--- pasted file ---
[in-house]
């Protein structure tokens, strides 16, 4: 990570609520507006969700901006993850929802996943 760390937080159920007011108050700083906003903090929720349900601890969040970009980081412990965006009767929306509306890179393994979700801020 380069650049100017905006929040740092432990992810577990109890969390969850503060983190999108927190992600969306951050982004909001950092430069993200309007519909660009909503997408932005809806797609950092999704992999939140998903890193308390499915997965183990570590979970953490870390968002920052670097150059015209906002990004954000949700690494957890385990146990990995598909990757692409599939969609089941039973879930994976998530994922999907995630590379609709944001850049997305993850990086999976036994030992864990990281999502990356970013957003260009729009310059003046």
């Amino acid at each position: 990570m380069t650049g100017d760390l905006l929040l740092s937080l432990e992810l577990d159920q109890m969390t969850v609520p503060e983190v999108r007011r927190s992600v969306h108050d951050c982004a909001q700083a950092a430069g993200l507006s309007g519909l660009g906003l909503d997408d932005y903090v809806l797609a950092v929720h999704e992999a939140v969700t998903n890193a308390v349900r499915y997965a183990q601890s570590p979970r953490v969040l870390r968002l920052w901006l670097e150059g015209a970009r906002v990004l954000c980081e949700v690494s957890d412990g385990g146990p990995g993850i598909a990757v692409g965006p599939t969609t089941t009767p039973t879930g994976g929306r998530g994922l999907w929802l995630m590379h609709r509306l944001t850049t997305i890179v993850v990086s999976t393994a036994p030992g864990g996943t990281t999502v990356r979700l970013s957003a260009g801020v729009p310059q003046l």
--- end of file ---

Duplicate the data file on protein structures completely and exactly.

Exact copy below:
[in-house]
């Protein structure tokens, strides 16, 4: 990570609520507006969700901006993850929802996943 760390937080159920007011108050700083906003903090929720349900601890969040970009980081412990965006009767929306509306890179393994979700801020 380069650049100017905006929040740092432990992810577990109890969390969850503060983190999108927190992600969306951050982004909001950092430069993200309007519909660009909503997408932005809806797609950092999704992999939140998903890193308390499915997965183990570590979970953490870390968002920052670097150059015209906002990004954000949700690494957890385990146990990995598909990757692409599939969609089941039973879930994976998530994922999907995630590379609709944001850049997305993850990086999976036994030992864990990281999502990356970013957003260009729009310059003046």
């Amino acid at each position: 990570m380069t650049g100017d760390l905006l929040l740092s937080l432990e992810l577990d159920q109890m969390t969850v609520p503060e983190v999108r007011r927190s992600v969306h108050d951050c982004a909001q700083a950092a430069g993200l507006s309007g519909l660009g906003l909503d997408d932005y903090v809806l797609a950092v929720h999704e992999a939140v969700t998903n890193a308390v349900r499915y997965a183990q601890s570590p979970r953490v969040l870390r968002l920052w901006l670097e150059g015209a970009r906002v990004l954000c980081e949700v690494s957890d412990g385990g146990p990995g993850i598909a990757v692409g965006p599939t969609t089941t009767p039973t879930g994976g929306r998530g994922l999907w929802l995630m590379h609709r509306l944001t850049t997305i890179v993850v990086s999976t393994a036994p030992g864990g996943t990281t999502v990356r979700l970013s957003a260009g801020v729009p310059q003046l």